A big part of traveling these days is your digital presence. But besides the social obligations, we also use our phones and laptops for bookings, city guides, and other travel related stuff.
Although, you might not always have wifi on the road, plus it’s better to unplug – some apps should be part of your travel essentials. Travelling with your smartphone is expensive if you use your data plan. With a little preparation & planning, you can easily skip the high fees and enjoy your phone without any stress. Make sure you download all apps before departure (preferably on wifi) and turn your data roaming.
I traveled the world… without a phone
While traveling the world on my recent world trip, my iPhone got stolen. That meant: no phone… and I still don’t have one. That is something for a digital nomad. Plus, I was traveling alone… how did I survive? I managed to buy an iPod Touch in Australia because I can use it around the globe, it has Facetime & iMessage and I can download most iOs apps. If I bought an Australian iPhone, I couldn’t use it in Europe, which would make the phone practically useless for me because then I could use it during my stay in Australia. I desperately needed some apps though, so I went for the cheaper iPod option, and now, a few months later I still rock that thing. I wanna share my favorite apps with you, the ones I used during my world trip. Most apps are both for iOs and Android and free!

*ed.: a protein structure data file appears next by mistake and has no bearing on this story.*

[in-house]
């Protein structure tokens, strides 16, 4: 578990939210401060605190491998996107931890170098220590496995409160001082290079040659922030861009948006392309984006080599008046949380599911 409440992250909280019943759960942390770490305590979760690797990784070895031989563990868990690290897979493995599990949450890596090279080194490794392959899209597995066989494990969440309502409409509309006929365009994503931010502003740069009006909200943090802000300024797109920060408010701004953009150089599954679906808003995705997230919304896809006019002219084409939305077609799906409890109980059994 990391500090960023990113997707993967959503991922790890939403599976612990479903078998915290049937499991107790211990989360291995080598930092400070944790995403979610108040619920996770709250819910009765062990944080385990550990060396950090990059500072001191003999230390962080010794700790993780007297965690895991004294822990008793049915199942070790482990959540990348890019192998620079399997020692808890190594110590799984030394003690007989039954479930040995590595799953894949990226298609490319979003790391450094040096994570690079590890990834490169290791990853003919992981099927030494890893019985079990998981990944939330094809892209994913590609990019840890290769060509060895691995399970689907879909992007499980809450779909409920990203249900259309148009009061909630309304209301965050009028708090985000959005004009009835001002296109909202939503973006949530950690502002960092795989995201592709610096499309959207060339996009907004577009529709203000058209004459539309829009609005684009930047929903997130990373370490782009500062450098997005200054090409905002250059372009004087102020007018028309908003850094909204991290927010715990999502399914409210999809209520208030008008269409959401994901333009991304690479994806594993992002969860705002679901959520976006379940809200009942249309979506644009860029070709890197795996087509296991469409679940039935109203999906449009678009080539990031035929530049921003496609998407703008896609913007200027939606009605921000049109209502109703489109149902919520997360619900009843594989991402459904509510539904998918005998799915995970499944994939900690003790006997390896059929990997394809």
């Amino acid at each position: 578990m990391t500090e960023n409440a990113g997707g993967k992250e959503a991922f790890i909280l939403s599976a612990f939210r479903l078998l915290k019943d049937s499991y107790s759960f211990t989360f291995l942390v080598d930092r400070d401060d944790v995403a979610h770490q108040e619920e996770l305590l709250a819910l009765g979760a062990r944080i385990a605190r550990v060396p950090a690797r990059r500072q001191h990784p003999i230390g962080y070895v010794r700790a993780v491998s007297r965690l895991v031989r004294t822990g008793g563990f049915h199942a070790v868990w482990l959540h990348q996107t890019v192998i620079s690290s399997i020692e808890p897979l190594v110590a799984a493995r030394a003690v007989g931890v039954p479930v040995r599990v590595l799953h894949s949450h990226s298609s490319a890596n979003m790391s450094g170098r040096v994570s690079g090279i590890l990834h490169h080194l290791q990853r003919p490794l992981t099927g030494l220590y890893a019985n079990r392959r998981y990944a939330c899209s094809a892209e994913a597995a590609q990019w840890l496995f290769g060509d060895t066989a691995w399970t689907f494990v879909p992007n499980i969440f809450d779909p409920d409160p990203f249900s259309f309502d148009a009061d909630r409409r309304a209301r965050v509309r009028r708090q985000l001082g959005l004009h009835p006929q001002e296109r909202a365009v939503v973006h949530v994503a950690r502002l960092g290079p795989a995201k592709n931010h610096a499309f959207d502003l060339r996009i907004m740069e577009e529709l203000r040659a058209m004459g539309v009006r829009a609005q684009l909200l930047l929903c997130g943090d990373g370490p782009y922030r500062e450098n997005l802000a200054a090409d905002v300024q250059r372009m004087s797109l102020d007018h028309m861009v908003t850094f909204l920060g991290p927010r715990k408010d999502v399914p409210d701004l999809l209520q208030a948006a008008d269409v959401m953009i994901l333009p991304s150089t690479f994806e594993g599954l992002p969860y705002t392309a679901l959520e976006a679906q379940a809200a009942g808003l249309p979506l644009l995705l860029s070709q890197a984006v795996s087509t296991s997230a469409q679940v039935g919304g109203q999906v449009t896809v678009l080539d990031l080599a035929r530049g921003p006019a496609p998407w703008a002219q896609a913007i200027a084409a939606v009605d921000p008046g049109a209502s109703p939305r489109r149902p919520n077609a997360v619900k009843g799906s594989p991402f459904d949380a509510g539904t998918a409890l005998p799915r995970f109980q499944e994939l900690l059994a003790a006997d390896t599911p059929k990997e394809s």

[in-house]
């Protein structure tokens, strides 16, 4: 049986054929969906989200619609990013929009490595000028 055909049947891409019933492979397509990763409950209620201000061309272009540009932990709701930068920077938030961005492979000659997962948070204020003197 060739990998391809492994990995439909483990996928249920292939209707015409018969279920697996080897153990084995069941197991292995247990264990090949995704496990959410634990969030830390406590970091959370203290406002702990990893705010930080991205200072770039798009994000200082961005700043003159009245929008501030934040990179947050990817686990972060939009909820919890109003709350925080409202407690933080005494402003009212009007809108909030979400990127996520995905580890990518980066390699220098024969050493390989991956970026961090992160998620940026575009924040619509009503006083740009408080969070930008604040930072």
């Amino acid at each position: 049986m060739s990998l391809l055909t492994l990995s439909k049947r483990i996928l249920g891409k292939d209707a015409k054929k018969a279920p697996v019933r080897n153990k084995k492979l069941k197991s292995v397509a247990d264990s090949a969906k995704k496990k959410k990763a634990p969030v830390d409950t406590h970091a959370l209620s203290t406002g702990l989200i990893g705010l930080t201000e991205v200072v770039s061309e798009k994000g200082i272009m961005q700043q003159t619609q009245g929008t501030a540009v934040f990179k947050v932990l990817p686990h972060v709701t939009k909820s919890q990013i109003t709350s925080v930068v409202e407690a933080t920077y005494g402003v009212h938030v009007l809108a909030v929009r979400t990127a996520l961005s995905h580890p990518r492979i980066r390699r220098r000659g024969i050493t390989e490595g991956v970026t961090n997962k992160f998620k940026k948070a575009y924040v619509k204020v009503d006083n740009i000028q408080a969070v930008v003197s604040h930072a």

The must-have app to book your hostels and hotels. I got some really good deals the longer I used the app because I became a genius member (some sort of *VIP* membership you receive after about 5 or 10 bookings. That’s pretty soon if you travel the world and move places every two, three days. Often I booked the same day for the best deal (only if the country allowed me to, don’t do it in crowded backpacker places like Australia, because everything reasonable prices will be sold out!). Although I spoke a lot of hostel owners and they weren’t too happy about booking.com, because I think they pay the fees, instead of the traveler. Another option is to have a look at the booking.com price, and go to the hotel or hostel directly and ask for the online price. I did this in Bali and worked fine. Support the local hostel and small hotel owners!
When you travel in countries like Australia and USA (like I did!) it’s almost impossible to do everything by train or bus. You probably have to take a lot of domestic flights (sorry environment!), and Skyscanner is in my option the best app to check prices. You can check prices for example for the whole month, and see which dates are the cheapest. This way I flew a lot cheaper than I’d normally had and it gives you a great idea of which dates and days are the cheapest options.
3. Trip Wallet
I needed to write down every penny I spent, in order to maintain my travel budget per country. So the first week I wrote everything down (on paper yeah), but soon I forgot things. Plus calculating every week was a lot of work… duh. Of course, there is an app for that! I used Trip Wallet, because they have a great visual aspect (like a graph) and a daily budget (plus, the more I overspent, the lower my daily budget became, oops, damn you $27 drinks in Australia!).